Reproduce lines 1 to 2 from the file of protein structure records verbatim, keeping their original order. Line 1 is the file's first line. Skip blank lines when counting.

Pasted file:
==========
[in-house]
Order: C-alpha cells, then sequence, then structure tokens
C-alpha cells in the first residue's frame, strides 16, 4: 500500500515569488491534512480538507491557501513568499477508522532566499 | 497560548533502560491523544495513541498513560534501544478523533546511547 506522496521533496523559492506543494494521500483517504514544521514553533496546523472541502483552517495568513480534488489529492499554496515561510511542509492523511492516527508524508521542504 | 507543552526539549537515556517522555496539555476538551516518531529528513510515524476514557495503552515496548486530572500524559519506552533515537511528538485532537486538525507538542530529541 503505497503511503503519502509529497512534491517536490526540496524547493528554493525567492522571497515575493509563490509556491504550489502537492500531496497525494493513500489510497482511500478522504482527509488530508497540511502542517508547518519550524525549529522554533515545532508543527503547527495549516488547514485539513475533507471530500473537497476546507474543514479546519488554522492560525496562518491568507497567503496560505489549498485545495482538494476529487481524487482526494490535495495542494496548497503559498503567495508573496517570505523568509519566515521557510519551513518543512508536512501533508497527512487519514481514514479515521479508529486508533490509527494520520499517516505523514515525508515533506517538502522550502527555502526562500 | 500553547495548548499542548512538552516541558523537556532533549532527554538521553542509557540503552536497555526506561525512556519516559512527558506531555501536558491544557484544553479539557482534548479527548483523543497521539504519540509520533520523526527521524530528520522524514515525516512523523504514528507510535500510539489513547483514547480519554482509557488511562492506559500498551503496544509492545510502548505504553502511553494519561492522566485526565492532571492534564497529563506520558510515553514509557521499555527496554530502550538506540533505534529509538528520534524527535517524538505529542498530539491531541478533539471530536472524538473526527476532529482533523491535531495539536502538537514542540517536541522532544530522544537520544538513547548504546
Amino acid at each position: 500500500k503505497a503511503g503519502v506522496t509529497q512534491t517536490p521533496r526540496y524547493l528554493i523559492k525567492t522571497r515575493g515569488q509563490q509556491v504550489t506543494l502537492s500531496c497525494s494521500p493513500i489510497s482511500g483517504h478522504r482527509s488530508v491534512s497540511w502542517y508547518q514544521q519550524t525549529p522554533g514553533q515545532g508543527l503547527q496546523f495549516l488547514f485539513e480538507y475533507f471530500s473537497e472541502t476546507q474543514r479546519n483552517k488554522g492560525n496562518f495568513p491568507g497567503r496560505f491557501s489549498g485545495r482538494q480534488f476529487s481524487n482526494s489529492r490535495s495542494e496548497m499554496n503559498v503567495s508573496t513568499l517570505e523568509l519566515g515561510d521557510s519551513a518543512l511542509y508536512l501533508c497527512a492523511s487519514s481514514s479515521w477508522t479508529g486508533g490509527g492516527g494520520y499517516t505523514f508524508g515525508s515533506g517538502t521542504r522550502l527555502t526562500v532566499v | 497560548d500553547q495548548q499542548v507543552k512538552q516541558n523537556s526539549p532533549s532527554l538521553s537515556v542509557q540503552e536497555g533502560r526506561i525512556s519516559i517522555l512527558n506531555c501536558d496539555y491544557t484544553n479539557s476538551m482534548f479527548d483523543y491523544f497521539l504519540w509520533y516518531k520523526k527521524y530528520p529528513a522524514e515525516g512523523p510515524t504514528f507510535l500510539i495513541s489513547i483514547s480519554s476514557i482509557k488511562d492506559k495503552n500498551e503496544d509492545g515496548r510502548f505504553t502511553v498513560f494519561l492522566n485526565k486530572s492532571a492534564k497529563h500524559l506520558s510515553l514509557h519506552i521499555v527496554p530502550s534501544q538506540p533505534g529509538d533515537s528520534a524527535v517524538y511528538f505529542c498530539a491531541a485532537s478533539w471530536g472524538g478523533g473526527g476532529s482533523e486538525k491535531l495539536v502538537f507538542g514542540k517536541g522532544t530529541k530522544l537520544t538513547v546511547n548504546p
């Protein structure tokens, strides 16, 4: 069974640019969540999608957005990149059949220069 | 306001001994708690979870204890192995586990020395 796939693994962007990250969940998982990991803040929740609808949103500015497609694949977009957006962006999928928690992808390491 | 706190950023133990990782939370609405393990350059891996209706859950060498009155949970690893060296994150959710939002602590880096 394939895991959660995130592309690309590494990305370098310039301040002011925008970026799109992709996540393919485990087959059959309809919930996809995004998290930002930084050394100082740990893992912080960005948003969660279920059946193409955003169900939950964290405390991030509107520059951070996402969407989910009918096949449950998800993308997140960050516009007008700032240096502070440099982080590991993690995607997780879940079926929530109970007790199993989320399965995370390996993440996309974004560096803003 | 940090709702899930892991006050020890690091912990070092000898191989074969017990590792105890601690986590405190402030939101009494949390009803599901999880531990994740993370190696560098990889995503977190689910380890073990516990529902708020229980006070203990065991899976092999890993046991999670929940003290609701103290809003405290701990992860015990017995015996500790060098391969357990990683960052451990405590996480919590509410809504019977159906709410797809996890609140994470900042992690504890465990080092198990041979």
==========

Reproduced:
[in-house]
Order: C-alpha cells, then sequence, then structure tokens